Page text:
The regular reader of this blog will know that the Tourist takes a very dim view of organised religion in all its forms, (though he is somewhat hypocritically a massive fan of Christian art and architecture). And those Catholics seem to still be so f*cked up about sex. And cannot seem to confront the stain of abuse. All this angst though provides the ruminative material for Mr McCarten’s thoroughly researched, though speculative, text. The way that the contrasts between the two also highlight their similarities, such that antagonism and suspicion eventually resolves into mutual respect for each other and the bedrock of their shared faith, is a tale as old as the hills. After all it is Ratzinger who wants to break with 700 years of tradition and resign rather than die with his boots on in the Vatican.

Of course whilst Mr McCarten has the knack of drawing you in and pumping you up, he can’t resist, as those familiar with the films above will know, turning the emotional hyperbole dial up to 11. But whilst this occasionally grates it is easily forgiven especially when delivered by two actors of this calibre. I have no idea how Nicholas Woodeson has plotted his career through stage and screen. Maybe he just does what ever he fancies. But he is always bang on the money. Anton Lesser may have more of a classical bent, and I have some very fond early memories of him on the RSC stage, but he is similarly brilliant in whatever he does. It was genuinely thrilling to see him back in a theatre. Watching the two of them knock seven bells out of each other philosophically and then make up in some sort of liturgical bromance was delicious. And all this for less than a tenner.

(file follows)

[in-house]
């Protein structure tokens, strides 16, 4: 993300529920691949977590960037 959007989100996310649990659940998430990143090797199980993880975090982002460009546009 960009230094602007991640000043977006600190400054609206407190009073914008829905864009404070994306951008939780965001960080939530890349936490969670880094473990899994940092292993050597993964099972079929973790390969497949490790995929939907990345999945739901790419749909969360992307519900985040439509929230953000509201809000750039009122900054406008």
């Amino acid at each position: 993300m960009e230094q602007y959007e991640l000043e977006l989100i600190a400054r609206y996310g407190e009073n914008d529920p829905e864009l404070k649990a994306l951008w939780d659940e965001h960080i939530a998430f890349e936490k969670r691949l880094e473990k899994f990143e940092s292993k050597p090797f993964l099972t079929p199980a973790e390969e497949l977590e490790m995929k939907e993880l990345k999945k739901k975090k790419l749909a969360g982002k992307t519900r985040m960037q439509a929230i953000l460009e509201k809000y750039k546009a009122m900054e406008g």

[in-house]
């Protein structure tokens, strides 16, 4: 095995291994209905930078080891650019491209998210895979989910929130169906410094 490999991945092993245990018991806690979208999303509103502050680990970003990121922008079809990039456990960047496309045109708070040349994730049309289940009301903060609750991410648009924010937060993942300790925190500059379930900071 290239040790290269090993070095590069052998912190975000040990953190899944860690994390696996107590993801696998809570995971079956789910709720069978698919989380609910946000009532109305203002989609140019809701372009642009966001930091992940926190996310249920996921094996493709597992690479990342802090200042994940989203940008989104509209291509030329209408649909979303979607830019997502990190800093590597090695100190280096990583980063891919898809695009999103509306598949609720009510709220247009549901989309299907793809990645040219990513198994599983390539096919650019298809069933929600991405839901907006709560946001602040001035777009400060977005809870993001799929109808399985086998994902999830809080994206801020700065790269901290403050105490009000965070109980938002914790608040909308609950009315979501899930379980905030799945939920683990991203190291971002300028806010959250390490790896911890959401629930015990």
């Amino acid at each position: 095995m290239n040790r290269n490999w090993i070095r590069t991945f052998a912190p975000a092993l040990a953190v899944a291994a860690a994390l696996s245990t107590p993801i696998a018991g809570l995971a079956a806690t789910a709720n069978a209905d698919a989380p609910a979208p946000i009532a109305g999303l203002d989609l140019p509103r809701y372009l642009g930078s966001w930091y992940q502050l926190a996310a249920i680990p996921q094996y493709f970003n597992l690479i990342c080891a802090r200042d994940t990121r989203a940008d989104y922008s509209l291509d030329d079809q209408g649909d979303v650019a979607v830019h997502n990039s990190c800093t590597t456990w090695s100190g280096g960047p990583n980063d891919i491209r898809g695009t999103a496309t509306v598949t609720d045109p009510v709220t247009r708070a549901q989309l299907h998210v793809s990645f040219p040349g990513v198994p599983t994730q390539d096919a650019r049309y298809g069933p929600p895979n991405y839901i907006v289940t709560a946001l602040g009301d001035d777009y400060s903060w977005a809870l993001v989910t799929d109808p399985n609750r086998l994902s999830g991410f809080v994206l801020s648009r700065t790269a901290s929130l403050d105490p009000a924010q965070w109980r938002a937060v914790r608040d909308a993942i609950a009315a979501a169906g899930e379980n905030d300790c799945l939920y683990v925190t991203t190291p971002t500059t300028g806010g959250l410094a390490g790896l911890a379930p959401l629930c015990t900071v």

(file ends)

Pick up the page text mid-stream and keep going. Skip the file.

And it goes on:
Jonathan Pryce and Anthony Hopkins will have their work cut out to top this even if one might argue they are even bigger draws. (For my money Anton Lesser and Jonathan Pryce, along with Diana Rigg, Charles Dance and Stephen Dillane, were the very best of the illustrious bunch that showed the way to the newbies in GOT).

Even with these two leads and peppy script the play needed direction though and once again James Dacre was the man for the job. I guess having Paul Dace as your Dad, going to Eton, then Cambridge, and an intensive spell in US theatre, was never going to be a recipe for doubt or apprehension but you still have to admire the young man’s ambition. He may have inherited a space and a legacy from previous AD Laurie Sansom but even so it is easy to see why the R&D continues to scoop regional theatre awards. It might not be too much of a trek for the Tourist from the Smoke to Northampton but for theatre of this quality he would happily sit on a train for hours. Just take this 2019 Made in Northampton season. So far Our Lady of Kibeho (en route to Theatre Royal Straford), the terrific adaptation of The Remains of the Day., a belting Ghosts, Headlong’s Richard III with Tom Mothersdale. Just opening Complicite’s The Last of the Pelican Daughters. To come August Wilson’s Two Trains Running and A View From The Bridge to add to the R&D’s Miller stable. I assume the R&D makes a decent enough turn from all the touring of its productions but I strongly recommend if Northampton is anywhere near you you come join us old folk who still dominate and swell the coffers further.